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Gulla Jónsdóttir is a Los Angeles-based interior designer and architect who creates unexpected and poetic modern architecture and interior spaces. Immerse yourself into inspiring and harmonious restaurant interior design projects by this extremely talented professional.
Easy to miss if you don’t know what you’re looking for, Le Grand Restaurant is, contrary to its name, a small intimate 25-cover establishment. Smoked glass windows let passers-by see into Piège’s immaculate open kitchen enclosed by magnificent white marble dashed with dramatic grey strokes.
Gulla Jónsdóttir was tasked with the interiors, which are laid out under a theatrical black and white fragmented glass ceiling, a deconstructed take on traditional stained glass windows that matches the marble at the entrance. Oddly enough, the space has no windows, but the illusion of light flooding in from above is complete and gives the space its unique patio appeal.
Designers Dodd Mitchell and Gulla Jonsdottir are responsible for the look of the restaurant that casts those sweeping decor statements in a mostly quiet rainbow of beige, brown and ivory.
Hundreds of small church bells hang at one end of the main dining area, pictured at top. In the courtyard are a pair of massive chandeliers that were made by Mexican artisans; in a hallway that leads to the restrooms, Piscitello and Wagner fashioned small chandeliers using Mexican fishing nets.
Floating 11 stories above Independence Hall, famed Los Angeles designer Gulla Jonsdottir has created a rooftop respite that feels inspiring yet comfortable, with lush textures and swaying greenery.
Stylized rooms — like the darker pseudo-library lounge — and ample space are made to mingle outside, or run for cover from unsavory weather at the indoor bar.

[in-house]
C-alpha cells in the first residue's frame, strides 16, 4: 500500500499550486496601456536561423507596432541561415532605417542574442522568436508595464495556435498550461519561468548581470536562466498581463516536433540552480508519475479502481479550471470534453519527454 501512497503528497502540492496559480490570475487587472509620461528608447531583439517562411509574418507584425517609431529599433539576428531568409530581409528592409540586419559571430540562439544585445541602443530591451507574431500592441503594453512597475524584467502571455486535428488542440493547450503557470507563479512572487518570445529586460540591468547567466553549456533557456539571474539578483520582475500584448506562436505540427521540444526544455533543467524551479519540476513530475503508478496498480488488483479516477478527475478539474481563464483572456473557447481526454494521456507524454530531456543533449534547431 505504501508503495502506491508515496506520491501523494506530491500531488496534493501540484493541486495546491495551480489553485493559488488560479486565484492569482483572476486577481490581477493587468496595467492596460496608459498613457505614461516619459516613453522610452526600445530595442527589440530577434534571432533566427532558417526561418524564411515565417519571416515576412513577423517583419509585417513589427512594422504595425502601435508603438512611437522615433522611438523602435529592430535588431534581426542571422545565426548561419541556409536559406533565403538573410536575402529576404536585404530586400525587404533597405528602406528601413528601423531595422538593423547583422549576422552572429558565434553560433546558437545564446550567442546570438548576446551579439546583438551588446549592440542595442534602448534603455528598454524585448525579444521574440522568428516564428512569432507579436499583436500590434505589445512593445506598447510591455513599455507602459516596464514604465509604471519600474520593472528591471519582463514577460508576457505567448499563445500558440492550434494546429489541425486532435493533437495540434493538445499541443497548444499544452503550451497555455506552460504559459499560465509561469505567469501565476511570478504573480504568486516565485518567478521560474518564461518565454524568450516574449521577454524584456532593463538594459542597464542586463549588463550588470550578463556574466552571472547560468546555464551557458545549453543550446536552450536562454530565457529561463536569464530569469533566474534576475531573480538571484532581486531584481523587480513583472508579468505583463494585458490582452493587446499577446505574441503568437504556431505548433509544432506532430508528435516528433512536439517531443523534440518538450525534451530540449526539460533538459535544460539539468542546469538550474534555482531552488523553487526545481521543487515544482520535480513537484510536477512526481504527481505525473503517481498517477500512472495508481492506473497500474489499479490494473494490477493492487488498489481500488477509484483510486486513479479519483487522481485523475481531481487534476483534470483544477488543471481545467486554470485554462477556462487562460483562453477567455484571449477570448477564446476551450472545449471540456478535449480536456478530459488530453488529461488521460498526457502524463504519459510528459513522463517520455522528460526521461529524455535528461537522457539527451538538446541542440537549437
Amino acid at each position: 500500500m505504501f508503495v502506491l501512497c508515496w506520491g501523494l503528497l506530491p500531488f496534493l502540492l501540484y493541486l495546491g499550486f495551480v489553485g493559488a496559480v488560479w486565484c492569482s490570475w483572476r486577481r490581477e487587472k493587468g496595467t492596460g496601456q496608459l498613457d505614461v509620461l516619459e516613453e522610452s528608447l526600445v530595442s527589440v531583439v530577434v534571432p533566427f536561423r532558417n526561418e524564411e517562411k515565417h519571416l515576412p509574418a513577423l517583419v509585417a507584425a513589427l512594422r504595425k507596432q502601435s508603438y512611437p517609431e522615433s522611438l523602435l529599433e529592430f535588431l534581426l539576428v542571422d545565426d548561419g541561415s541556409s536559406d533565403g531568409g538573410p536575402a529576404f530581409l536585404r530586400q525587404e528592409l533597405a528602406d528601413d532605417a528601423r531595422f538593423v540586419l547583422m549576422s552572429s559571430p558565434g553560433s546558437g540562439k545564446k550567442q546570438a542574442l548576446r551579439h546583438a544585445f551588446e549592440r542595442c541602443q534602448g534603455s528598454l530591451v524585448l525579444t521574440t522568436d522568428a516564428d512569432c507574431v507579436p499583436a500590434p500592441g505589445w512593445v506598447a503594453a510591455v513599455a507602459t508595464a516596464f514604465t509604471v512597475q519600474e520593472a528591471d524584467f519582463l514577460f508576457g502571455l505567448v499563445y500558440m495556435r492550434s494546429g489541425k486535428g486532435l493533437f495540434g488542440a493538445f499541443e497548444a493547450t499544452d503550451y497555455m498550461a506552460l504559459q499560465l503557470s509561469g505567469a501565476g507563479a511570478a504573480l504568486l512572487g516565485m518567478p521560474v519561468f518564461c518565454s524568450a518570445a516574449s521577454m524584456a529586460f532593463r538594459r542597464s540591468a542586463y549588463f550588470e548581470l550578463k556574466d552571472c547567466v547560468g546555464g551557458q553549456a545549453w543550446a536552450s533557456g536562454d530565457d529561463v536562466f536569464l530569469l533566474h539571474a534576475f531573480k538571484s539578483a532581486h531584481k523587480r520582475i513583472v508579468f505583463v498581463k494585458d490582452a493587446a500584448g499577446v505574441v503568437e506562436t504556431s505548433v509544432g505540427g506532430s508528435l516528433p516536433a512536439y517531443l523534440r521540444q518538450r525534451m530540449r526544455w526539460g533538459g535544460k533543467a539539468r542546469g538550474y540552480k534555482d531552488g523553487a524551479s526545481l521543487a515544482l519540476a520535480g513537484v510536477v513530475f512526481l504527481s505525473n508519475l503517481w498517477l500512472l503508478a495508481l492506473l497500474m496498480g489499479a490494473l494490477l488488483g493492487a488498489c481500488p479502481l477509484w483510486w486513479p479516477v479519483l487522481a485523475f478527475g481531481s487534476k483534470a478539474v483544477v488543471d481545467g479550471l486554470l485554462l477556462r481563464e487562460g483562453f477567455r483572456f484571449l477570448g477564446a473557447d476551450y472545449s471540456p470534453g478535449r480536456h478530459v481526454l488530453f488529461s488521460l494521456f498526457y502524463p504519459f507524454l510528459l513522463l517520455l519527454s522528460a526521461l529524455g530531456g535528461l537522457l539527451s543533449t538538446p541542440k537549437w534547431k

Lovely outdoor patio area in the restaurant is perfect for soaking up the sea breezes from the ocean just footsteps away. Indoors is eloquently designed with hand placed stones, awe-inspiring light fixtures from Spanish artisans and hand carved, illuminated tabletops.
When dining at Palmilla, you will feel as if you’ve been transported to an upscale boutique in beautiful Cabo San Lucas, Mexico, which is where much of the inspiration of the design came from.
Nestled among the palms, this boutique hotel embodies the easy-going vibe of Southern California.
Cusp Dining and Drinks, the hotel’s on-site restaurant, serves coastal Mediterranean fare with a focus on local, seasonal ingredients. The attractive restaurant complements the rest of the hotel with touches like bent-wood barstools and laser-cut metal screens in abstract organic patterns.
Bunkered behind a plain velvet-roped door, the bar is doused in dim light, curvy dark Ultrasuede walls and endless leather banquettes that seem to beg for types like Tom Ford and Sade.
A wall of blown-glass bulbs, created by the artist Norman Mooney, feels expensively erotic, like a collaboration between Louise Bourgeois and Murano.
The club’s stellar design screams “club,” yet sensual touches sprinkled throughout the 5,000-square-foot space soften the industrial feel. Faux-leather black roses cover walls; circular booths face a circular bar with rotating leaf-like steel structures above bartender stations.
Neon cursive script lines the sides of the bar (one is a line from “Love Sonnet XVII” by Pablo Neruda), while Beatles song lyrics adorn the inside of see-through circular plastic-and-glass tables (meant to be danced upon by tipsy twenty-somethings).
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